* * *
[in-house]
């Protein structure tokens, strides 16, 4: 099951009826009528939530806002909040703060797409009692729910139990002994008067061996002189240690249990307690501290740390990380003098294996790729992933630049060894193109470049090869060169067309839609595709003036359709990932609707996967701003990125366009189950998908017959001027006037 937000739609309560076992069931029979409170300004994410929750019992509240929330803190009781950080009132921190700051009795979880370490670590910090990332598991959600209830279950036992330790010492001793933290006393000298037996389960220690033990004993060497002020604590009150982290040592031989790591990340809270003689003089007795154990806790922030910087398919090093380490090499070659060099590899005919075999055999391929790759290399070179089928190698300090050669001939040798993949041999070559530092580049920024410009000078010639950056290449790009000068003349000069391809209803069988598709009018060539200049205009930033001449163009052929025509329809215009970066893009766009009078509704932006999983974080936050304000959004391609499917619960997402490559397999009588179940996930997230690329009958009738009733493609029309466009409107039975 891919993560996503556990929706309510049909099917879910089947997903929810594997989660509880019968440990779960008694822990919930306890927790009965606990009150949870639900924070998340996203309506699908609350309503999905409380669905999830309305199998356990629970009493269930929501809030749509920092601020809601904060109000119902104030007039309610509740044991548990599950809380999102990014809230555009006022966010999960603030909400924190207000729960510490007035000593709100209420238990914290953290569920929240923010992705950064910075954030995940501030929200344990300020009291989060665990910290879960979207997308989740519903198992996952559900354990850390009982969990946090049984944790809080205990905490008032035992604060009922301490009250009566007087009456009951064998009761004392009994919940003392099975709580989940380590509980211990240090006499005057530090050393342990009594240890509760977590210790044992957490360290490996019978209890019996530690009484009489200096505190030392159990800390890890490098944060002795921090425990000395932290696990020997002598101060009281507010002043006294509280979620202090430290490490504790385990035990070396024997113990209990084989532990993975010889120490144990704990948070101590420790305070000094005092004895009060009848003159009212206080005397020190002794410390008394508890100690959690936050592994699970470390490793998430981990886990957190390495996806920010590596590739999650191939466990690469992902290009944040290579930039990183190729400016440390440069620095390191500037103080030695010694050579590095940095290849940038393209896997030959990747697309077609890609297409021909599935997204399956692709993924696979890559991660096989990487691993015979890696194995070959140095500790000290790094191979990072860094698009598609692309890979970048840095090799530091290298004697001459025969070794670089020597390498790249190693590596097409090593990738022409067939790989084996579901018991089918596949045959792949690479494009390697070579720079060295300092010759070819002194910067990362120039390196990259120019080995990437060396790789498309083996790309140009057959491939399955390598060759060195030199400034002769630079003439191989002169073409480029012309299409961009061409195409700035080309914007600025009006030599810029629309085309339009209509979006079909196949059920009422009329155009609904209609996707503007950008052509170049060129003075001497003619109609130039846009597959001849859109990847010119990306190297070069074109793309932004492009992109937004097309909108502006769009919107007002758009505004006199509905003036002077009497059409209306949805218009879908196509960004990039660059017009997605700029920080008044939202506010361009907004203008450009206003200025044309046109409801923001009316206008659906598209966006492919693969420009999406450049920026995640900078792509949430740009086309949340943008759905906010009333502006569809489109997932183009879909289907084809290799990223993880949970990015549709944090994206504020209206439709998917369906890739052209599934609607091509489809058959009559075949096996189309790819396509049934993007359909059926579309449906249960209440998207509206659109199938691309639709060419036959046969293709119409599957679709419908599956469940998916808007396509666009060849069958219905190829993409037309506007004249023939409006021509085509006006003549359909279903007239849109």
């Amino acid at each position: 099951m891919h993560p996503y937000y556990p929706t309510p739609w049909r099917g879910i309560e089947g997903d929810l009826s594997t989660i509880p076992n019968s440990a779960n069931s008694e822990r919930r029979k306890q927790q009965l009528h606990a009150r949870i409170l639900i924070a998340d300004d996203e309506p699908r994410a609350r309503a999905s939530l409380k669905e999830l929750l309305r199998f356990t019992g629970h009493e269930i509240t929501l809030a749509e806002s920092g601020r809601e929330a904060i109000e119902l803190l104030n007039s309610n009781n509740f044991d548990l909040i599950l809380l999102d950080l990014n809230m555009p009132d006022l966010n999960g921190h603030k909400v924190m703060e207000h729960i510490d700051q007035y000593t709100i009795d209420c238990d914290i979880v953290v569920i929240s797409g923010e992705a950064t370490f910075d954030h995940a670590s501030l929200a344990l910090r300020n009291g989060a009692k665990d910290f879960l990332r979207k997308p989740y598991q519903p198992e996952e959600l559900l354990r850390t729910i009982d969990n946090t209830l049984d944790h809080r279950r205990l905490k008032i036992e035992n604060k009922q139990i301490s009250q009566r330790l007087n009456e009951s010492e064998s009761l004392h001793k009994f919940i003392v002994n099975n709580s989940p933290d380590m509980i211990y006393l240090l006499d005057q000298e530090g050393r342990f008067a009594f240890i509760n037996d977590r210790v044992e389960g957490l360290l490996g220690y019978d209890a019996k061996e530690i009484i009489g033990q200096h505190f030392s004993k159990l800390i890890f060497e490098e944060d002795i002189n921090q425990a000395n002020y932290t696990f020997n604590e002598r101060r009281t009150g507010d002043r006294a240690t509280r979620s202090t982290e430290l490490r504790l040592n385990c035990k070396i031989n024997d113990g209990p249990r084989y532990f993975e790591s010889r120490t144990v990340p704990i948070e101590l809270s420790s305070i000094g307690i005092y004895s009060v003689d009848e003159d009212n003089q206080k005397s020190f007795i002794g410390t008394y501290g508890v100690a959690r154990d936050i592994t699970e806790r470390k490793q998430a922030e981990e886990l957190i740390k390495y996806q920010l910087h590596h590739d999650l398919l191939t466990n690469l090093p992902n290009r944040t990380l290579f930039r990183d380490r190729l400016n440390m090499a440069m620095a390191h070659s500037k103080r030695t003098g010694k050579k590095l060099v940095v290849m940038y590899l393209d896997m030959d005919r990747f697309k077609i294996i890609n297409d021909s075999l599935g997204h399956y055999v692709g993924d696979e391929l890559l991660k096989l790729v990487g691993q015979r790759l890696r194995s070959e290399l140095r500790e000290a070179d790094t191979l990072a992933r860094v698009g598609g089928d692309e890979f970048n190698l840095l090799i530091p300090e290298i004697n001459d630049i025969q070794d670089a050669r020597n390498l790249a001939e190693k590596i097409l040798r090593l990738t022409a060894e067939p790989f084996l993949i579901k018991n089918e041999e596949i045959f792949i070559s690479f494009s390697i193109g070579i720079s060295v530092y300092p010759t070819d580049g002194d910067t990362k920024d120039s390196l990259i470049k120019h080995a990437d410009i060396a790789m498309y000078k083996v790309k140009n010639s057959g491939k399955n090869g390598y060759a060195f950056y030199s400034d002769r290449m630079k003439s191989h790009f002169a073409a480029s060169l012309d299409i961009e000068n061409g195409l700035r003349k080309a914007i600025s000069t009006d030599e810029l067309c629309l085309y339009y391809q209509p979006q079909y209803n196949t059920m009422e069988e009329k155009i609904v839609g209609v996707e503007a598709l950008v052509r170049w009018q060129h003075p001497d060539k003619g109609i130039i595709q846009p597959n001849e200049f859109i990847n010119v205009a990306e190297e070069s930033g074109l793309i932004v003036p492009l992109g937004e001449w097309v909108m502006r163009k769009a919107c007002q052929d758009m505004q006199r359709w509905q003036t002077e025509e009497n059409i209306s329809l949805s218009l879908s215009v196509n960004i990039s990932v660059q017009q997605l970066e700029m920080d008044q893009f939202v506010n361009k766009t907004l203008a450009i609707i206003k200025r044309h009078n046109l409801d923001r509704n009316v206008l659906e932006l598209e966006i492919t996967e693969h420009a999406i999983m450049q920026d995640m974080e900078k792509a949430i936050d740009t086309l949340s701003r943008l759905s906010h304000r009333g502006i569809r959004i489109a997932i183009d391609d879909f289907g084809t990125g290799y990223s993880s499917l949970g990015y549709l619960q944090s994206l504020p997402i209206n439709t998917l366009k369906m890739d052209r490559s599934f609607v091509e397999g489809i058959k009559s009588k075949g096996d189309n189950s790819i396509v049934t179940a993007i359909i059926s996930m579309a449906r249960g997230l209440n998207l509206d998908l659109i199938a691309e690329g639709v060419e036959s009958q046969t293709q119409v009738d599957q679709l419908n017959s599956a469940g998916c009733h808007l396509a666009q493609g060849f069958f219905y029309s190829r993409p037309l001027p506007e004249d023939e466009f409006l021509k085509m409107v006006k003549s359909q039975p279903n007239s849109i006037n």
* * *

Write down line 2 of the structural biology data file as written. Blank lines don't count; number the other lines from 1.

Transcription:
């Protein structure tokens, strides 16, 4: 099951009826009528939530806002909040703060797409009692729910139990002994008067061996002189240690249990307690501290740390990380003098294996790729992933630049060894193109470049090869060169067309839609595709003036359709990932609707996967701003990125366009189950998908017959001027006037 937000739609309560076992069931029979409170300004994410929750019992509240929330803190009781950080009132921190700051009795979880370490670590910090990332598991959600209830279950036992330790010492001793933290006393000298037996389960220690033990004993060497002020604590009150982290040592031989790591990340809270003689003089007795154990806790922030910087398919090093380490090499070659060099590899005919075999055999391929790759290399070179089928190698300090050669001939040798993949041999070559530092580049920024410009000078010639950056290449790009000068003349000069391809209803069988598709009018060539200049205009930033001449163009052929025509329809215009970066893009766009009078509704932006999983974080936050304000959004391609499917619960997402490559397999009588179940996930997230690329009958009738009733493609029309466009409107039975 891919993560996503556990929706309510049909099917879910089947997903929810594997989660509880019968440990779960008694822990919930306890927790009965606990009150949870639900924070998340996203309506699908609350309503999905409380669905999830309305199998356990629970009493269930929501809030749509920092601020809601904060109000119902104030007039309610509740044991548990599950809380999102990014809230555009006022966010999960603030909400924190207000729960510490007035000593709100209420238990914290953290569920929240923010992705950064910075954030995940501030929200344990300020009291989060665990910290879960979207997308989740519903198992996952559900354990850390009982969990946090049984944790809080205990905490008032035992604060009922301490009250009566007087009456009951064998009761004392009994919940003392099975709580989940380590509980211990240090006499005057530090050393342990009594240890509760977590210790044992957490360290490996019978209890019996530690009484009489200096505190030392159990800390890890490098944060002795921090425990000395932290696990020997002598101060009281507010002043006294509280979620202090430290490490504790385990035990070396024997113990209990084989532990993975010889120490144990704990948070101590420790305070000094005092004895009060009848003159009212206080005397020190002794410390008394508890100690959690936050592994699970470390490793998430981990886990957190390495996806920010590596590739999650191939466990690469992902290009944040290579930039990183190729400016440390440069620095390191500037103080030695010694050579590095940095290849940038393209896997030959990747697309077609890609297409021909599935997204399956692709993924696979890559991660096989990487691993015979890696194995070959140095500790000290790094191979990072860094698009598609692309890979970048840095090799530091290298004697001459025969070794670089020597390498790249190693590596097409090593990738022409067939790989084996579901018991089918596949045959792949690479494009390697070579720079060295300092010759070819002194910067990362120039390196990259120019080995990437060396790789498309083996790309140009057959491939399955390598060759060195030199400034002769630079003439191989002169073409480029012309299409961009061409195409700035080309914007600025009006030599810029629309085309339009209509979006079909196949059920009422009329155009609904209609996707503007950008052509170049060129003075001497003619109609130039846009597959001849859109990847010119990306190297070069074109793309932004492009992109937004097309909108502006769009919107007002758009505004006199509905003036002077009497059409209306949805218009879908196509960004990039660059017009997605700029920080008044939202506010361009907004203008450009206003200025044309046109409801923001009316206008659906598209966006492919693969420009999406450049920026995640900078792509949430740009086309949340943008759905906010009333502006569809489109997932183009879909289907084809290799990223993880949970990015549709944090994206504020209206439709998917369906890739052209599934609607091509489809058959009559075949096996189309790819396509049934993007359909059926579309449906249960209440998207509206659109199938691309639709060419036959046969293709119409599957679709419908599956469940998916808007396509666009060849069958219905190829993409037309506007004249023939409006021509085509006006003549359909279903007239849109």